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Norwalk, Iowa
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July 14, 2011     N. Warren Town and County News
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July 14, 2011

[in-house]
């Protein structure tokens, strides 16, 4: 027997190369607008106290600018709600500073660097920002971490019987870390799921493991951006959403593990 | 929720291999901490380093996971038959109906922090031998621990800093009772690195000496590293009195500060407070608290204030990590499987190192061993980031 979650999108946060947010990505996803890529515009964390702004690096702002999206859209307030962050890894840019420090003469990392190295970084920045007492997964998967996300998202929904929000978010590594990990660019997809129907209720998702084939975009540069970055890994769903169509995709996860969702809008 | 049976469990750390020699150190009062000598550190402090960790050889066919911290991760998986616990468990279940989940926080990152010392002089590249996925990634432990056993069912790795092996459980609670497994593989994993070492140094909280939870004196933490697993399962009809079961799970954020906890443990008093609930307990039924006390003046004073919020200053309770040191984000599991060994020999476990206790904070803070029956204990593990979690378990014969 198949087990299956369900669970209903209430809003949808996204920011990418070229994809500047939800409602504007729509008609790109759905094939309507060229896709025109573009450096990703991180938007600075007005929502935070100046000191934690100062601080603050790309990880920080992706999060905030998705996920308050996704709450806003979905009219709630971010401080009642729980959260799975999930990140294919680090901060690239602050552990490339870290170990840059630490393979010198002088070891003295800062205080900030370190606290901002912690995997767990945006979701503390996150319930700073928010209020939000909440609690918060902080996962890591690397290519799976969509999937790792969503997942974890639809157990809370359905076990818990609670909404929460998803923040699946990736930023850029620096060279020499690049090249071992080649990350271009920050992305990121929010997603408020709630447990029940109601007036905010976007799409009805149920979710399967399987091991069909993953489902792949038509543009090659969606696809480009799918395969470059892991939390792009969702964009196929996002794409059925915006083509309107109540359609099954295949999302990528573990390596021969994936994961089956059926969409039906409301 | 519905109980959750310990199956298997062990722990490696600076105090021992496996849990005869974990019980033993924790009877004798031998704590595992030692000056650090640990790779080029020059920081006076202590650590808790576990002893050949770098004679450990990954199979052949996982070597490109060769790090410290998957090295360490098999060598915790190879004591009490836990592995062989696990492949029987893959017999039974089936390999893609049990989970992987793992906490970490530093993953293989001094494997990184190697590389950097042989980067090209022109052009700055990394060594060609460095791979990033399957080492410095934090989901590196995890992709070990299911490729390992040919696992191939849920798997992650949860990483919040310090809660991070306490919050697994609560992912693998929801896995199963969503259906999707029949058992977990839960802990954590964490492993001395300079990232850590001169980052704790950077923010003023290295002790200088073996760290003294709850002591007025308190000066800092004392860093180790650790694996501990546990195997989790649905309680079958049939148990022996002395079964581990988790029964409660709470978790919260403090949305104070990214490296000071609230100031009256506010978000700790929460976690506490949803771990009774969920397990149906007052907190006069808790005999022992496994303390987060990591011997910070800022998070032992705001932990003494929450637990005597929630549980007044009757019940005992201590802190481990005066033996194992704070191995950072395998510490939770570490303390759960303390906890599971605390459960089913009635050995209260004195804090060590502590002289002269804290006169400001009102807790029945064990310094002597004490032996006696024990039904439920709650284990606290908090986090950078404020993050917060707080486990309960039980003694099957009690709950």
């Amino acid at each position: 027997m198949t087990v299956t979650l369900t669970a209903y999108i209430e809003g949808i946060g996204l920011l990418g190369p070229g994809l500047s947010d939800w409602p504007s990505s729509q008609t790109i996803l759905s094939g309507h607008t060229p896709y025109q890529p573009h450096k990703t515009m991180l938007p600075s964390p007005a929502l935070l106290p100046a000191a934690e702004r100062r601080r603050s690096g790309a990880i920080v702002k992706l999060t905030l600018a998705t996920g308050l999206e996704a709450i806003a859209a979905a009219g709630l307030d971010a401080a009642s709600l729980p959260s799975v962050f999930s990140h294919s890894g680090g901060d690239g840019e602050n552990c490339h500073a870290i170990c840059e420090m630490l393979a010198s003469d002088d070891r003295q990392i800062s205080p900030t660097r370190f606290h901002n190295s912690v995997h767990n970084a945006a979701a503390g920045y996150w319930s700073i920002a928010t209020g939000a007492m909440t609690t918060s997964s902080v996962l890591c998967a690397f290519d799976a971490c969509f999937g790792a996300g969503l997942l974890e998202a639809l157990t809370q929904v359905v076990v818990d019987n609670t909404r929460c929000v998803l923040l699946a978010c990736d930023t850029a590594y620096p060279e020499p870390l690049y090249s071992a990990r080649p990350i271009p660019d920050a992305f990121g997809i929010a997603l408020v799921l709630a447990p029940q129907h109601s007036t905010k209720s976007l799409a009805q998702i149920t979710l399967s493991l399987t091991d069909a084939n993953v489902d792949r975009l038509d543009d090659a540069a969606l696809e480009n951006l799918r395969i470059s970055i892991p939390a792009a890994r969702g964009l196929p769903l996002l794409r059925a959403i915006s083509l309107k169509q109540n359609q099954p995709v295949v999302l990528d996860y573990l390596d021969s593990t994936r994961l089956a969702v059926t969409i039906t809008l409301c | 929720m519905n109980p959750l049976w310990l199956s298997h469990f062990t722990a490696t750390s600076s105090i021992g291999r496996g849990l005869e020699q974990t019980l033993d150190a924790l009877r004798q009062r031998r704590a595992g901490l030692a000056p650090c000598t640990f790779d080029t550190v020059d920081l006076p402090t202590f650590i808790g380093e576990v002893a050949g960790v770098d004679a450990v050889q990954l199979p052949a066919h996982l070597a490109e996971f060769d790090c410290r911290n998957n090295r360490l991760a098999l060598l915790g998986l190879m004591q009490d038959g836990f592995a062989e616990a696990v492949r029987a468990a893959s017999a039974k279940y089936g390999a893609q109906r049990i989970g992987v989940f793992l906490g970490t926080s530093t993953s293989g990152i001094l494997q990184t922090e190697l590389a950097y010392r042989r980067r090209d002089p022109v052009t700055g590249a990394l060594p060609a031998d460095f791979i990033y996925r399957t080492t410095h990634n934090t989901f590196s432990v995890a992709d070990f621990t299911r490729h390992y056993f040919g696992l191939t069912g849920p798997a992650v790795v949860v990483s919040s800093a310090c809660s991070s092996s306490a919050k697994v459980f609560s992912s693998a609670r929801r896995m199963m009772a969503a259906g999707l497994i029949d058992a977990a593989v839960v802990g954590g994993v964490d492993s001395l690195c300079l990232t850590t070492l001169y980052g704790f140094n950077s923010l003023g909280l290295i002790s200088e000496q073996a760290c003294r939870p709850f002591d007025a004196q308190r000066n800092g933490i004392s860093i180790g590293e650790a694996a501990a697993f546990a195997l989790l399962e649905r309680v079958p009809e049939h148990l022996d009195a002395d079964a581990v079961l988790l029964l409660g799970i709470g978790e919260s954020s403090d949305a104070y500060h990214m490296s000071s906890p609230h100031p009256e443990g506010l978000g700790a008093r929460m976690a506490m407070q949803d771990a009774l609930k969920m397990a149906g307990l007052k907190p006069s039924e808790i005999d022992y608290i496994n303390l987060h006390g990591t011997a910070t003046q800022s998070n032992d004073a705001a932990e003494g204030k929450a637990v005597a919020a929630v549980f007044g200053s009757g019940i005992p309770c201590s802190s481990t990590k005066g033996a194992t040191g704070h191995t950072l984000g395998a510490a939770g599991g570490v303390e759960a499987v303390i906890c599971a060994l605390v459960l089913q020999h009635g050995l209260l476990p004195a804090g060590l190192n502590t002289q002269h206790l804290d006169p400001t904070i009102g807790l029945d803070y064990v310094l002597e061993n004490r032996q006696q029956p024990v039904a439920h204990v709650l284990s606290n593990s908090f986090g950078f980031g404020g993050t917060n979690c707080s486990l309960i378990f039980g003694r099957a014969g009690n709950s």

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k S, CHOOL and PORTS Norwalk Warriors. I Official Publication for the Norwalk Community School District [ Page Eight" More Construction Photos from p.1 N/Warren Town and County News Attention Athletes: ANNUAL SCHOOL SPORTS PHYSICAL $3(] (no insurance filed) Call for appointment during regular hours. NORWALK The Lady Warriors have had a busy week on the softball field. They hosted the Newton Cardinals on Tuesday evening July 5, for a conference match. The Lady Warriors beat Newton 3-1. The Warriors had to battle in this game as the Cardinals scored a run in the top of the sec- ond. Norwalk worked hard to fight back and scored all three runs in the bottom of the fourth. Wednesday evening, July 6, the Warriors hosted Des Moines Roosevelt in a double-header. The first Call today 981-0556 Haskin Chiropractic Clinic Kyh D. Haskin, D.C. 1016 Main st. r Norwalk SOFTBALL game of the night went into ten innings. Roosevelt scored in the first inning to start the game. The War- riors came back and scored a run in the bottom of the sixth to tie up the game. In the bottom of the tenth in- ning, the Lady Warriors had bases loaded. Lindsey Pritchard was up to bat and got hit by a pitch and scored Maddie Cornish to win the game. The War- riors won 2-1. In the sec- ond game, the Warriors wasted no time scoring three runs in the bottom of the first, one run in the sec- ond and seven runs in the third. The Warriors had 13 hits in this game and cruised to an 11-2 victory. The Lady Warriors ended regular season by traveling to Oskaloosa ThursdaN July 7. The game started off well with Norwalk scoring a run in the top of the first and the top of the third. Oskaloosa battled back and scored one run in the fifth and then four runs in the bot- tom of the sixth. The War- riors were not able to match them in the top of the frame. Oskaloosa won the game 5-2. The Warriors' overall season record was 20-13 and in the Little Hawkeye Conference was 9-5. Norwalk traveled to Winterset SaturdaN July 9, to play Winterset in the regional pairings. The first paper towels were invented in 1907.They were created for use in Philadelphia classrooms to help prevent the spread of the common cold from child to child. New Hampshire tree sur- geon and plastics innova- tor Earl Silas Tupper invented Tupperware. He patented the airtight Tupperware seal in 1947. Thursday, July 14, 2011 OVIATT ELEMENTARY By Dr. Laura Sivadge, Principal and Rodney Martinez, Dean of Students Planning for the Worst, but Hoping for the Best You never know if your home will ever be threat- ened by fire, weather, or other disasters. And who knows if you'll ever get separated from your children in a crowd? To be prepared, it's vital that you and your chil- dren know exactly what to do in emergency situations and have the plans in place to react quickly and calmly if something serious happens. Play it by the numbers. Even preschoolers can learn to dial 911-although it's essential that children know to only dial it in cases of emergency Children also need to have access to home, cell and work numbers for par- ents, caregivers and trusted neighbors. Post a list in your kitchen where they can see it. Give copies to their teach- ers and school, childcare providers and other emergency contacts. Plan it out. Create and rehears e your family's escape plan to be used in case of a fire or other home emer- gency. Make a game of practicing exactly what to do, timing your children to see who follows the plan and gets out safely fastest. Be sure to include a econdary plan in case the first exit is blocked or unsafe. Have the right supplies. One of the best "be prepared" lists is available through the U.S. Department of Home- land Security's website: www.ready.gov. In addition to checklists for adults, the site includes terrific, nonthreat- ening games for children to play to learn what to do in cases of emergenc) like an emergency supply kit scav- enger hunt. Your local Red Cross and fire departments also can be great emergency-planning resources. Check your equipment. Make sure your home's smoke detectors are always in working order and that your fire extinguishers have not passed their expiration date and are easily accessible. Get drop-down window ladders if your apartment or bedrooms are not on the first floor. Who to trust? Children can get separated from their families at any time-at a big public event, in a crowded store, or on a family outing. Teach them to stay where they are and not go wandering off to try to find you. Little ones should be taught to just have a seat on the ground and start calling out, as loud as they can, "Mommy" or "Daddy'-or whatever they call you. If they are separated from you for a long period of time, tell them they should inform a safe adult-a mother with children, a police of- ricer, or a security guard-that they are lost. A snapshot could be a lifesaver. Keep a current pic- ture of each of you]" children with you at all times. Not only will the photos bring a smile to your face, they could be essential to helping locate your child quickly if you get separated. Memorize the essentials. Even young preschoolers can learn their first andlast names and kindergartenets should have. memorized both their address and their parents' full names before their first day of school. Be aware of the school's plans. Every school should have an emergency plan in place. Ask to see a copy. Make sure that they rehearse emergency response situafiorks with students-from rite drills to tornado or hurricane plans. Talk it out. Some parents don't want to talk about the possibility of an emergency because they're afraid of alarming their children. But discussing it ahead of time, when it's just a '%7hat if" situation, not only will help them know what to do, it will help them cope with the stress if something does happen. Do let them know that, in some situations, their parents will not be able to be with them right away, but by following your family disaster plan and going to a trusted adult, they wilt be safe.